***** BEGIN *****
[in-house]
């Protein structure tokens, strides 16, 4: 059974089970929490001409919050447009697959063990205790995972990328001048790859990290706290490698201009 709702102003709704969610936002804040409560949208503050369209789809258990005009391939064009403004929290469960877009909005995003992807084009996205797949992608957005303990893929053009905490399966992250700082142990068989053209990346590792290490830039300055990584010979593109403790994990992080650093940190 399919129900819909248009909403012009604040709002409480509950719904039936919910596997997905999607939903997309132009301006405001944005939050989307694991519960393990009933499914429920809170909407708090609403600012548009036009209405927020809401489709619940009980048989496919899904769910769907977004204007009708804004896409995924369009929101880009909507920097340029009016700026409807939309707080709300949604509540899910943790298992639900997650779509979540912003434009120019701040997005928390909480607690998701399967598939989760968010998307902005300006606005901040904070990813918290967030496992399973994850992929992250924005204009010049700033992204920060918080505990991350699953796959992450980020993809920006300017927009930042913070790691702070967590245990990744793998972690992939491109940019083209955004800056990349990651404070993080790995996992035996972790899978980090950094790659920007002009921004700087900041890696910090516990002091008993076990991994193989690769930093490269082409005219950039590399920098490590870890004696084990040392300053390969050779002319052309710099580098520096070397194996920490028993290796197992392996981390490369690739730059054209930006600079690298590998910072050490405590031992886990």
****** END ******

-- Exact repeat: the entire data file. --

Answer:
[in-house]
């Protein structure tokens, strides 16, 4: 059974089970929490001409919050447009697959063990205790995972990328001048790859990290706290490698201009 709702102003709704969610936002804040409560949208503050369209789809258990005009391939064009403004929290469960877009909005995003992807084009996205797949992608957005303990893929053009905490399966992250700082142990068989053209990346590792290490830039300055990584010979593109403790994990992080650093940190 399919129900819909248009909403012009604040709002409480509950719904039936919910596997997905999607939903997309132009301006405001944005939050989307694991519960393990009933499914429920809170909407708090609403600012548009036009209405927020809401489709619940009980048989496919899904769910769907977004204007009708804004896409995924369009929101880009909507920097340029009016700026409807939309707080709300949604509540899910943790298992639900997650779509979540912003434009120019701040997005928390909480607690998701399967598939989760968010998307902005300006606005901040904070990813918290967030496992399973994850992929992250924005204009010049700033992204920060918080505990991350699953796959992450980020993809920006300017927009930042913070790691702070967590245990990744793998972690992939491109940019083209955004800056990349990651404070993080790995996992035996972790899978980090950094790659920007002009921004700087900041890696910090516990002091008993076990991994193989690769930093490269082409005219950039590399920098490590870890004696084990040392300053390969050779002319052309710099580098520096070397194996920490028993290796197992392996981390490369690739730059054209930006600079690298590998910072050490405590031992886990």